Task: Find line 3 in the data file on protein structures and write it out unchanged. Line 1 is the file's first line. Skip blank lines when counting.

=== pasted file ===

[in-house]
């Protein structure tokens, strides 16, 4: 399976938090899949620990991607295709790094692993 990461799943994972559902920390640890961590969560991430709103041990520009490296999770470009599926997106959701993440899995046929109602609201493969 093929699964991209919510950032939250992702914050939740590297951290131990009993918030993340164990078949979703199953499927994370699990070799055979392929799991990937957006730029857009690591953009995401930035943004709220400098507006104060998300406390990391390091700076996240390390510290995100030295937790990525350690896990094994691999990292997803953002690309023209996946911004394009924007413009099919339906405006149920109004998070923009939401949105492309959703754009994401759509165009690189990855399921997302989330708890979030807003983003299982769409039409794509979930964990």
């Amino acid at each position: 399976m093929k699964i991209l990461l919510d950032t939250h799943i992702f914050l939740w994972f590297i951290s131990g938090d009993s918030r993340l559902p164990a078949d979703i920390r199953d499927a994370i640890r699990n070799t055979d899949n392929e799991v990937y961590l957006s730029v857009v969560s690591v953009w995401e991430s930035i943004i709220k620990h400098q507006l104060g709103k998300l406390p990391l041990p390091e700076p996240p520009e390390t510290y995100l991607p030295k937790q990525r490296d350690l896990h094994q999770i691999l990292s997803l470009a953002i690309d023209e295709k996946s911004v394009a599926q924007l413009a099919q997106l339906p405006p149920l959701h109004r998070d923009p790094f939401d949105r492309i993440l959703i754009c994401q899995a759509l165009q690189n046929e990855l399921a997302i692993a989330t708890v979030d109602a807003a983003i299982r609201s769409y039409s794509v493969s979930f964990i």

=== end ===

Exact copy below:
């Amino acid at each position: 399976m093929k699964i991209l990461l919510d950032t939250h799943i992702f914050l939740w994972f590297i951290s131990g938090d009993s918030r993340l559902p164990a078949d979703i920390r199953d499927a994370i640890r699990n070799t055979d899949n392929e799991v990937y961590l957006s730029v857009v969560s690591v953009w995401e991430s930035i943004i709220k620990h400098q507006l104060g709103k998300l406390p990391l041990p390091e700076p996240p520009e390390t510290y995100l991607p030295k937790q990525r490296d350690l896990h094994q999770i691999l990292s997803l470009a953002i690309d023209e295709k996946s911004v394009a599926q924007l413009a099919q997106l339906p405006p149920l959701h109004r998070d923009p790094f939401d949105r492309i993440l959703i754009c994401q899995a759509l165009q690189n046929e990855l399921a997302i692993a989330t708890v979030d109602a807003a983003i299982r609201s769409y039409s794509v493969s979930f964990i």